By Charles Gilman
Bachelor Kamil combines ideas from two ingenious variants elsewhere on these pages: Doug Chatham's Bachelor Chess and Wayne Schmittberger's Wildebeest Chess.
It builds on similarities between the two, such as putting the Bishops side by side. It also takes a middle line where they differ, with the numbers of both ranks and files the average of the two.
The term "Kamil" literally means completed, and is applied to variants in adding an extra piece to an otherwise traditional array. As the extra piece is often called a Camel this makes for a nice pun in several languages. It is the characteristics taken from Wildebeest Chess, which certainly qualifies as a "Kamil" form of modern Chess, that make the epithet appropriate for this game.
The board has 8 ranks numbered 1 to 8 and 9 files
lettered A to I.
The array has the same pieces as FIDE Chess except with an extra Pawn, no Queen, and two Camels in the modern sense. Rooks and Knights can be differentiated as Camel-side and Bishop-side, and Bishops and Camels as inner and outer. "Castling either side involves the King moving to the home square of the outer piece (observing FIDE rules about check) and the Rook to that of the inner one."
I noticed that I did not specify in the original rules whether the armies were aranged with rotational or reflective symmetry. As Wildebeest Chess has the fortmer and Bachelor Chess the latter there are effectively two alternative arrays:
The Camel's move can be expressed as three steps in one orthogonal direction (as against the Knight's two) and one at right angles; as two steps in one diagonal direction and one at right angles; or as two Knight moves at right angles. Whichever way you see it, the intermediate squares need not be vacant.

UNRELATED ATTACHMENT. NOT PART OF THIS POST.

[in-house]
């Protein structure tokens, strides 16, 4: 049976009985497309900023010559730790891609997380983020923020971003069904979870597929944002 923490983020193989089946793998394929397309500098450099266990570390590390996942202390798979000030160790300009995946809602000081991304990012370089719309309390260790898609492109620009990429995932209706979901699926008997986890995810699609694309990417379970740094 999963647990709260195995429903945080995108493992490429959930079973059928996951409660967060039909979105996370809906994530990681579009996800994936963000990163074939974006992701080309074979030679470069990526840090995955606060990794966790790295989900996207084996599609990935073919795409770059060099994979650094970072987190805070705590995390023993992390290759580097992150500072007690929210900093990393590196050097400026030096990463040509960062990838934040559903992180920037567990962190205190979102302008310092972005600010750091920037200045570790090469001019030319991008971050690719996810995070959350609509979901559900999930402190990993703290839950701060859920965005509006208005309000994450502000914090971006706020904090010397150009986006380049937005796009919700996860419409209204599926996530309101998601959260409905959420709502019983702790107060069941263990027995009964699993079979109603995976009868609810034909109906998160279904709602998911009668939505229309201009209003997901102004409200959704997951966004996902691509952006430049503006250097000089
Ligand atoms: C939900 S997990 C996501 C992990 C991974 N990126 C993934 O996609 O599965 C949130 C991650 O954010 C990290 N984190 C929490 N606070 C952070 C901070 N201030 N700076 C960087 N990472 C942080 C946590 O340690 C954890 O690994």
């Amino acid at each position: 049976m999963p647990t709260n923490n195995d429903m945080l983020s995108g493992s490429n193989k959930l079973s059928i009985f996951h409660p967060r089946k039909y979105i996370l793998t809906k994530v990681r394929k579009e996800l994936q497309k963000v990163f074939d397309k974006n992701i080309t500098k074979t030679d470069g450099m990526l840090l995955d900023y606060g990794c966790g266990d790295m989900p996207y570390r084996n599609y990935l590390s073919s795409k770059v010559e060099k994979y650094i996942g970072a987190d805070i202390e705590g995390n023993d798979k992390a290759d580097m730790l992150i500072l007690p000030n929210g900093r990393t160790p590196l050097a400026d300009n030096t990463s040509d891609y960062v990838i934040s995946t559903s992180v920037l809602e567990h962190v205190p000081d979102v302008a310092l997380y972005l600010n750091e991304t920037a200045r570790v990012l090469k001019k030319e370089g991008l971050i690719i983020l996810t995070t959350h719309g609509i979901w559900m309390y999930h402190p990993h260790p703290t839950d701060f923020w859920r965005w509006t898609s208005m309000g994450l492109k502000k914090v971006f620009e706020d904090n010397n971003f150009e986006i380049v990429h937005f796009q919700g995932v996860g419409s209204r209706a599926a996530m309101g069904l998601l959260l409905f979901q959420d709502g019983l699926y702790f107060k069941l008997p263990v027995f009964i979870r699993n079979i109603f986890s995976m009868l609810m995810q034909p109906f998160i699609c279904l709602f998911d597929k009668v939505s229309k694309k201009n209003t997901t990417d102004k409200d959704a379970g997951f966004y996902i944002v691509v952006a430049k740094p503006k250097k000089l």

The Gnu, or Wildebeest (these being alternative names for one of Africa's many ungulates), combines the Knight and Camel. Like the King the Gnu can triangulate - return to its square in 3 moves by describing a right triangle comprising 2 of its shorter moves and 1 of its longer one.
Pawns still have an initial double move and the en passant rule. They can be promoted to other pieces occurring in the array, but they can also be promoted to a Queen or to a Gnu.
The word "mate", both as noun and as verb, has other meanings outside Chess, and an extra way to win is to find the King a "mate" in the sense of "partner, companion, esp. spouse". This happens by promoting a Pawn to Queen and reaching a position where a Queen is adjacent to the King.
Here I note that "mate" is also an anagram of "tame", so I also allow a win by taming not a Shrew (for those who know their Shakespeare) but the much Wilder Beast that the Gnu is evidently judged to be. Likewise this is achieved through a position in which King and Gnu are adjacent.
Additionally the King must not himself be in check.
I am open to thoughts on whether a "Medinese marriage" (Queen next to King but in imminent threat of capture) or "Medinese taming" (Gnu likewise) should count as a win for the player who has brought the pieces together (Doug Chatham's preference) or whether the game can continue provided the capture takes place. Note that there is no question of it being a win for the player threatening the Queen or Gnu as these are both capturable pieces.
Of course if you can get your King next to two of either piece or one of each it is an indisputable win whether neither, one, or even both are threatened, as they cannot BOTH be captured in one move. "But that's bigamy!" I hear you cry. To which I can only emulate the decadent hero of Ralph Betza's Captain Spalding Chess, and reply: "It's big o' me too!".
I have also featured the Win by Marriage idea in my 4-player variant BacCanCat, as well as in subvariants of Simple Tunnelchess and Recapitulative Chess.